"If you've just gotten married, your combined standard deduction decreases by 26 percent (from when you were single)," Rosen says. "It will take until 2010 for it to match the deduction for two single people."

With your combined salaries, you may also find that you're losing standardized and itemized deductions that phase out at higher income levels.

If either your tax bill or your refund is large, consider adjusting your withholding to accommodate your new tax status.

Financial documents
One of the first financial events for newly married couples is opening a joint bank account and applying for credit cards.

Be sure that accounts can be accessed by either person on their own -- it should be recorded as John or Mary Smith, not John and Mary Smith. New brides also shouldn't forget to tell the Social Security Administration if they're using their husband's last name.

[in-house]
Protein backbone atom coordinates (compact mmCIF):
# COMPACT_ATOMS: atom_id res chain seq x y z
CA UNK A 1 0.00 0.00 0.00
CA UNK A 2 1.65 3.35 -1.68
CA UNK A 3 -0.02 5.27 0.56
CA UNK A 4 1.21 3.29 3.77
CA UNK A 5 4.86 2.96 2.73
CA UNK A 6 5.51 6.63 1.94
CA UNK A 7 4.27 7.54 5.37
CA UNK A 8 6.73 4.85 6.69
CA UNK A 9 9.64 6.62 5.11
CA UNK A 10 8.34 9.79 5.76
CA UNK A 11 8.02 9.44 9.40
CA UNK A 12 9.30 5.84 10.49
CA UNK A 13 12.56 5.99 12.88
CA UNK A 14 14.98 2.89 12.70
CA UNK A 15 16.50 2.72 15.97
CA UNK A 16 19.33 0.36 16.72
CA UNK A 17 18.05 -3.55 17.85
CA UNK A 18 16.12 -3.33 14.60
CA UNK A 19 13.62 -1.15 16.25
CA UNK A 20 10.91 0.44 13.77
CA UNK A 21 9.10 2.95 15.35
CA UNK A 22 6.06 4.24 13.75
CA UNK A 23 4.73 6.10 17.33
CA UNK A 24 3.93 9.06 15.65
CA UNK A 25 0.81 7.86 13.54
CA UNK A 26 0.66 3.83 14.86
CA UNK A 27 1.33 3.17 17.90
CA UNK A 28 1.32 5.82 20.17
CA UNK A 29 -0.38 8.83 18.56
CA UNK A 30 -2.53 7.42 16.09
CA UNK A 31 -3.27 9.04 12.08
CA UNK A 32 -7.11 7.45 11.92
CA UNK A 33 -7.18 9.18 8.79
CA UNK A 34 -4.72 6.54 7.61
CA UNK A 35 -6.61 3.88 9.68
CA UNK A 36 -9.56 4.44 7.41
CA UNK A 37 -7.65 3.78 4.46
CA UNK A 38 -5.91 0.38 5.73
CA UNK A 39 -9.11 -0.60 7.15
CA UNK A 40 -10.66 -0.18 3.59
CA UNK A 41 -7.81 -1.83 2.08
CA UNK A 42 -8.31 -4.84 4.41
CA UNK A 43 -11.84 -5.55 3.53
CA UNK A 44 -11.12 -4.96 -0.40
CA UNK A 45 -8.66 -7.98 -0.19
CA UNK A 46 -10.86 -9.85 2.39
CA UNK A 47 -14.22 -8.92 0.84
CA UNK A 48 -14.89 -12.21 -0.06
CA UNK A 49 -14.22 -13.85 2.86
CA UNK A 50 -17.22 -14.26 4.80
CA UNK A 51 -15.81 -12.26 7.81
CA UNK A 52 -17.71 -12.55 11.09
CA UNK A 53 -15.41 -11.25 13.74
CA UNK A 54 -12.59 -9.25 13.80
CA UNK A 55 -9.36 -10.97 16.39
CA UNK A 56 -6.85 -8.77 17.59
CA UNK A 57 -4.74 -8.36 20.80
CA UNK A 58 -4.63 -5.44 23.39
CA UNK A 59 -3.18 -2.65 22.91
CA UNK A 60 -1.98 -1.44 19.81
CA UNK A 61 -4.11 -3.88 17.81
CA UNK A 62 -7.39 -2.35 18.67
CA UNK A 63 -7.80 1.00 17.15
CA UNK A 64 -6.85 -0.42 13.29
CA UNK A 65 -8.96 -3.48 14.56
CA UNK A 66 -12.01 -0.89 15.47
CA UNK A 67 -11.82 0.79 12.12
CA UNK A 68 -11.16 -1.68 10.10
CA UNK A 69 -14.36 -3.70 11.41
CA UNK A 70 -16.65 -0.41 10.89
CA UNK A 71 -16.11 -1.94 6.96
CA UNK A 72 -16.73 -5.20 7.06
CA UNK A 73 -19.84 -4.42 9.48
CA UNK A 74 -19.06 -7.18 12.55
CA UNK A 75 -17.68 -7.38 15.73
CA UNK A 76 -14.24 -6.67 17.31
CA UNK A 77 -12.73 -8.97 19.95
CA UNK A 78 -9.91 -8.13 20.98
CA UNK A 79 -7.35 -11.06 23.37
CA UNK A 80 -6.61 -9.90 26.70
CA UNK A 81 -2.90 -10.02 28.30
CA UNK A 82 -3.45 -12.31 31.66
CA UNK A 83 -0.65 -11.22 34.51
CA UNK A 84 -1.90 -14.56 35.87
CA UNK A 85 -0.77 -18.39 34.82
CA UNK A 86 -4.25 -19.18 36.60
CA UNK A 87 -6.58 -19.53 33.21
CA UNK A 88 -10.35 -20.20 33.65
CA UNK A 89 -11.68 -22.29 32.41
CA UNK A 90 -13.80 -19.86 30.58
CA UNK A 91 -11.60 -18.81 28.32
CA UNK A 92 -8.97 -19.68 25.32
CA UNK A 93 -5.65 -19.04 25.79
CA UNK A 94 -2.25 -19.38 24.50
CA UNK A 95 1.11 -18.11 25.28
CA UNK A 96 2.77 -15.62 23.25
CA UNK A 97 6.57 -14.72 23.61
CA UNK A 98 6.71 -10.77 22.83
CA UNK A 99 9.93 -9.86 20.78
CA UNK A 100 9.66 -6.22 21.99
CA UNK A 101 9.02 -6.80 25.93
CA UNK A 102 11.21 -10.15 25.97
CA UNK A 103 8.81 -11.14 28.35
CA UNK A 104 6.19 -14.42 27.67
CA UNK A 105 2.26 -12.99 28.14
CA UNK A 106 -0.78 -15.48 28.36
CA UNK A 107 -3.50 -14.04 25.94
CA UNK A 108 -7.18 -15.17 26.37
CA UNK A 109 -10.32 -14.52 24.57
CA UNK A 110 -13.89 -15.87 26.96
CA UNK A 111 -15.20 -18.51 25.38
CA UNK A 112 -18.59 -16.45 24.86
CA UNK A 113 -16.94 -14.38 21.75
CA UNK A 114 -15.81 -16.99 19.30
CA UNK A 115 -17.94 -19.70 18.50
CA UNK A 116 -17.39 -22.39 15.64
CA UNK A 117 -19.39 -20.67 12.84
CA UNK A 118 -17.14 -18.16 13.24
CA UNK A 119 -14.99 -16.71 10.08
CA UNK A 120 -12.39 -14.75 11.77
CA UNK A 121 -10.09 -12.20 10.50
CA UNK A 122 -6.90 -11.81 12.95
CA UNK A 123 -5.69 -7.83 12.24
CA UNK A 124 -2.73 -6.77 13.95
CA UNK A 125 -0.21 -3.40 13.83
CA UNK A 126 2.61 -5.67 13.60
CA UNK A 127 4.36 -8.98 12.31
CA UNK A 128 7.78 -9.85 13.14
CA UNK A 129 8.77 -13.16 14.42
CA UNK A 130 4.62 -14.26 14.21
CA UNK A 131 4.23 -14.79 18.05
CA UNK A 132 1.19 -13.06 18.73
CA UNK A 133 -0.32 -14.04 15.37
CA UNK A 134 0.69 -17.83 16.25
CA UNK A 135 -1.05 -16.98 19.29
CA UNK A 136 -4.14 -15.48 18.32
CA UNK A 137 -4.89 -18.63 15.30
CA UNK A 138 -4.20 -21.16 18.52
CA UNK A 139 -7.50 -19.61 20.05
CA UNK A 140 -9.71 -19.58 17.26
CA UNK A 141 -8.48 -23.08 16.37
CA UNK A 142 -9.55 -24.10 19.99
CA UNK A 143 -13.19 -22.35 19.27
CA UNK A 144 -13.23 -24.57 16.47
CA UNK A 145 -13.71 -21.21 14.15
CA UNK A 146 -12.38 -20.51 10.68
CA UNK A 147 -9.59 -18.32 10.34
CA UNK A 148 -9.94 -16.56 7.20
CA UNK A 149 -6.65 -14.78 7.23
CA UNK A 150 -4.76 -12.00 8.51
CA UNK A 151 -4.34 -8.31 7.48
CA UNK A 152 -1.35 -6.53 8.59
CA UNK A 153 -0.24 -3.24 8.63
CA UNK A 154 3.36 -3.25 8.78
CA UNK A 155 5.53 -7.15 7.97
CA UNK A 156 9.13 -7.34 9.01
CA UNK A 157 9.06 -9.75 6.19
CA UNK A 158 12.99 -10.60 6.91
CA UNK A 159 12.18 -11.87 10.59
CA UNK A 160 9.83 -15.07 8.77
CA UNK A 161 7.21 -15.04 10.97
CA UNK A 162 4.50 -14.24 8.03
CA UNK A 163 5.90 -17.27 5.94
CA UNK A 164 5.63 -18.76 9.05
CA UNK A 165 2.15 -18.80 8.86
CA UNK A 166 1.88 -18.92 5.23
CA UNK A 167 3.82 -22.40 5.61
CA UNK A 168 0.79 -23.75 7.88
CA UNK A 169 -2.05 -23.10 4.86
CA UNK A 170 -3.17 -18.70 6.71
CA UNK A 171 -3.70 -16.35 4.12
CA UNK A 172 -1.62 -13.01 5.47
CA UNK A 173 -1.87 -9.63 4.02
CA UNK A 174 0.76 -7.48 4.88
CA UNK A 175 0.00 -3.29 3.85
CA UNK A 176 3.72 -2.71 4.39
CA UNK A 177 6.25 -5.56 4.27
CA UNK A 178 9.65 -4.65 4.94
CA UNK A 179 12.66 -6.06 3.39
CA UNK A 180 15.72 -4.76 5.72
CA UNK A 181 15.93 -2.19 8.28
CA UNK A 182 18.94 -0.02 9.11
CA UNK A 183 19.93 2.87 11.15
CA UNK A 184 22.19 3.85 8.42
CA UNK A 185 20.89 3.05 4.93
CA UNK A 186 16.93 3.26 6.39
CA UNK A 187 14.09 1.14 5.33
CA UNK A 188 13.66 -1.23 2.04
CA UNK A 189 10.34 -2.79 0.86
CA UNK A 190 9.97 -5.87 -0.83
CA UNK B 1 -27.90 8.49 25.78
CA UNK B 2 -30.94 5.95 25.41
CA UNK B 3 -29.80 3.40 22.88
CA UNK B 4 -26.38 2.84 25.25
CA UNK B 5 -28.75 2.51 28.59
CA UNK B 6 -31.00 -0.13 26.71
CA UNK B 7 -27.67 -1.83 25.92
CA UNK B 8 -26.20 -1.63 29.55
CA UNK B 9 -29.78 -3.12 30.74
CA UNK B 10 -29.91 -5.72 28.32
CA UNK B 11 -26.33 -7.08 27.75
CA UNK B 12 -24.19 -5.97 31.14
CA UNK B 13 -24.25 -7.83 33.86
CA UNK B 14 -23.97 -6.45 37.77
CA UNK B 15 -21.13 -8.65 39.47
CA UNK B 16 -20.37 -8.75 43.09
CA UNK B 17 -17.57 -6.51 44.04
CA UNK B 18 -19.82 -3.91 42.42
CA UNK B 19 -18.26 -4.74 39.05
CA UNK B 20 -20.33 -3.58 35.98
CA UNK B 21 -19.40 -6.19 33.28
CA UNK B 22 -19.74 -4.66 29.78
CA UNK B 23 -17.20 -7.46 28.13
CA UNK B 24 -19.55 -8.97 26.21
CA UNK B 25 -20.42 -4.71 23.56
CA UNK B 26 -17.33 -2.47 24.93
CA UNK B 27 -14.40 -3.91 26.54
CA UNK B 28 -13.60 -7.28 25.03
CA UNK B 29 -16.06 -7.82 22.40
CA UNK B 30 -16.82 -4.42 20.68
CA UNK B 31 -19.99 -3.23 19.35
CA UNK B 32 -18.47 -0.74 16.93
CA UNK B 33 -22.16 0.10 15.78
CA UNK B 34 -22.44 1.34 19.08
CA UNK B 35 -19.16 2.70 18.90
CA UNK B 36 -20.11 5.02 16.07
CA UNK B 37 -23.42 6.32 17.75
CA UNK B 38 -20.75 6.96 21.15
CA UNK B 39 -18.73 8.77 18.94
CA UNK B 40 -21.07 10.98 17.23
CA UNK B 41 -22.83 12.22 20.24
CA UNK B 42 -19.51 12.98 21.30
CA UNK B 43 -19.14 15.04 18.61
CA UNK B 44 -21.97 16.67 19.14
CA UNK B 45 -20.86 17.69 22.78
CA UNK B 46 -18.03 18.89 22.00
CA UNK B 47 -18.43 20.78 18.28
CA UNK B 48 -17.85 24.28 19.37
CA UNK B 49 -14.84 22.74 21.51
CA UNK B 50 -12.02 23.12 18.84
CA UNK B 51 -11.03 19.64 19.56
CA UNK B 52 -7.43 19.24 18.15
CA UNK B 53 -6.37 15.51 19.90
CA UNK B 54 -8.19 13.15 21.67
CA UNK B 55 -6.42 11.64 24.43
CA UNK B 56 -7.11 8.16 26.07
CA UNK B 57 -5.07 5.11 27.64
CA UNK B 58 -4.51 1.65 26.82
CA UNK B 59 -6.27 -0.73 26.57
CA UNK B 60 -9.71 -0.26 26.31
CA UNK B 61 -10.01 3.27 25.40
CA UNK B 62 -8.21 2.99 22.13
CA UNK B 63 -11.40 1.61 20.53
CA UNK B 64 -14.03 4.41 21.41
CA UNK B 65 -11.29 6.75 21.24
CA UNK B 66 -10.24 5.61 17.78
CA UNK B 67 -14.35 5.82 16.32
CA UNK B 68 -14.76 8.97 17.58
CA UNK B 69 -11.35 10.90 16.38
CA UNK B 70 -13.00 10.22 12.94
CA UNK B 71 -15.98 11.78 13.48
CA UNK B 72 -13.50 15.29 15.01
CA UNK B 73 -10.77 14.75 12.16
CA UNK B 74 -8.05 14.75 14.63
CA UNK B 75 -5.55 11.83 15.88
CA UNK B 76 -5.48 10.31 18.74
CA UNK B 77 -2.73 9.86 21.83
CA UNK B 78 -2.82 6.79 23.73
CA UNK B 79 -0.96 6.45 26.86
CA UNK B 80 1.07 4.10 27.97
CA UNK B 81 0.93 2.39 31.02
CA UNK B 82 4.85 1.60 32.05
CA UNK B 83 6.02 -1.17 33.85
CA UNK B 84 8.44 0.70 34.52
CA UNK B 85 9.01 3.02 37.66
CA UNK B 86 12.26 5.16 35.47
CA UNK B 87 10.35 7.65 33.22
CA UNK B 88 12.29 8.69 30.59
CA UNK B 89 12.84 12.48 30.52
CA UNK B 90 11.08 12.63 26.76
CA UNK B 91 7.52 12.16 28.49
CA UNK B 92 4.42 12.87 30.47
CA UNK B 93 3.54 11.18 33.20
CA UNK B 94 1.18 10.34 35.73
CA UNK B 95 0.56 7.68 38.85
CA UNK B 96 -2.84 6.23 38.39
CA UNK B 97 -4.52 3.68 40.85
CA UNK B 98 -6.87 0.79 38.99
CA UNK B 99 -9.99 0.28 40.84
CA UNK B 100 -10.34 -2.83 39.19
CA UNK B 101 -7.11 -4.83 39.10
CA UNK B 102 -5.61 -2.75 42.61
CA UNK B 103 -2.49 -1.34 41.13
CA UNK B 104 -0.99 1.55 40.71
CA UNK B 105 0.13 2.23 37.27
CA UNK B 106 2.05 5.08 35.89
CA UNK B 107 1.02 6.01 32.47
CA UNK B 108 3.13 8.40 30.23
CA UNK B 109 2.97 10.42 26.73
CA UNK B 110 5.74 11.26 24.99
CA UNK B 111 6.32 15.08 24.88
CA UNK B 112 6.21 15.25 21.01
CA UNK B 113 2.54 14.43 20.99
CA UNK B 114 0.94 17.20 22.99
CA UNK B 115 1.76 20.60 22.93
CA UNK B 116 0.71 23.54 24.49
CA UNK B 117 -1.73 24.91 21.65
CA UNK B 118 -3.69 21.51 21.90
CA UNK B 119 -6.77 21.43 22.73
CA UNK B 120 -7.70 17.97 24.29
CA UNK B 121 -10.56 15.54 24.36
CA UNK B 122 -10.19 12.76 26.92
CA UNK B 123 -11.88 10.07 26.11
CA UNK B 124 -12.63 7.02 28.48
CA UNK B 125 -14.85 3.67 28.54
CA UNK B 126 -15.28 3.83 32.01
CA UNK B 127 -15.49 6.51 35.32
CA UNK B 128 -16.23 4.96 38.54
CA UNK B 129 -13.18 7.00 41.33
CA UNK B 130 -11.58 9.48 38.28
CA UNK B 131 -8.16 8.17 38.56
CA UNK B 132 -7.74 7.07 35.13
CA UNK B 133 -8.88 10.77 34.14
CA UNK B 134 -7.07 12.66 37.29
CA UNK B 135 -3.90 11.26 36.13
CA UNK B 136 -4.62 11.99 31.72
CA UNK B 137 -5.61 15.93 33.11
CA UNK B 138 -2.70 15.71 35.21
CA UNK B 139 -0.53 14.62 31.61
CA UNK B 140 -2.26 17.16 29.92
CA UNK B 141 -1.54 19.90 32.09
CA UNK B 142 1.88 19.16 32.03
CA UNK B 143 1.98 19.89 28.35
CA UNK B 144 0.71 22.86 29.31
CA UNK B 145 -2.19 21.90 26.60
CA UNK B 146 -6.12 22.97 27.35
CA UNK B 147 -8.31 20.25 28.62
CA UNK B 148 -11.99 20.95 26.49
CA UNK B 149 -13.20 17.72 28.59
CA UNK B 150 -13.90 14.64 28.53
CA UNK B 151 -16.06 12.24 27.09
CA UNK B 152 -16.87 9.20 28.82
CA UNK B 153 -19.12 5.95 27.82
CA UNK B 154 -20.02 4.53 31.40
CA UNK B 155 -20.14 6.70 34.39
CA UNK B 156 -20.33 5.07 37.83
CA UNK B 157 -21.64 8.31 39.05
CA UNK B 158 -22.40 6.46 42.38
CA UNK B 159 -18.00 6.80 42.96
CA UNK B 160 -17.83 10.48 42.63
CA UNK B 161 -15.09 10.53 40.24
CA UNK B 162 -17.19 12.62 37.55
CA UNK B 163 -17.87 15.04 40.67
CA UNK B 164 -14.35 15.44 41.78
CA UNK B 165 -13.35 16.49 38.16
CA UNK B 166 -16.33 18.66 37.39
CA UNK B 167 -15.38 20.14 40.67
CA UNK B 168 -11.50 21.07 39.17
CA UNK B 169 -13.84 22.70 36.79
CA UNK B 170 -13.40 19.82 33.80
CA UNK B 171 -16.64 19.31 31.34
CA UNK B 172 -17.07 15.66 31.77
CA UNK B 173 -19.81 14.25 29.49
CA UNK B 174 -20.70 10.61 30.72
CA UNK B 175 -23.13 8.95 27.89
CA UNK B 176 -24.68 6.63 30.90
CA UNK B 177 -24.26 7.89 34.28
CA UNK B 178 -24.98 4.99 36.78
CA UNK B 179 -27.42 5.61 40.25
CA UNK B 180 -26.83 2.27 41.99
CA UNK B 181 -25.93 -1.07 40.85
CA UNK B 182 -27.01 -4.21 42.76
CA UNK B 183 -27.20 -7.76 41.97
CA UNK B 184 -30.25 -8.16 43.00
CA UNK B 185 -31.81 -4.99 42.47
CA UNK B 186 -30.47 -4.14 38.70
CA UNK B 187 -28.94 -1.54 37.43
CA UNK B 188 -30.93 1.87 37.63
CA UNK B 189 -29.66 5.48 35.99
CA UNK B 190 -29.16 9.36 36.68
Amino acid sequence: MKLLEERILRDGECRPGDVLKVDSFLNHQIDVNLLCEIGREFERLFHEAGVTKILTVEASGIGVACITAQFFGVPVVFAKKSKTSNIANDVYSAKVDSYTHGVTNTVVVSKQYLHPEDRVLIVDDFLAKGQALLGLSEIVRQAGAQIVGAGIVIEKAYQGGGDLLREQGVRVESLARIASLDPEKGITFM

If you're moving into a house owned by your new spouse, it won't be in your name. Should you be added to the mortgage? Doyle says that in most cases, it doesn't make sense to do that.

If you have a retirement account, make sure your new spouse is added as your beneficiary unless there's a prevailing court order from a previous marriage that requires listing your ex-spouse, or if you want the funds to go to your children or someone else. Your spouse will need to sign off on that arrangement.

Stephen Wetzel, the director of the Certificate for Financial Planning program at New York University, brings up one unique but important scenario. If you own a house you inherited from your parents, the title may be listed as "joint with rights of survivorship."

"If you die, it would go to your siblings, not to your spouse," he says. "Retitle the property."

Housing costs
Speaking of houses, keep in mind that a home is a major investment that will impact your family for years to come. Make sure you're ready to be a homeowner.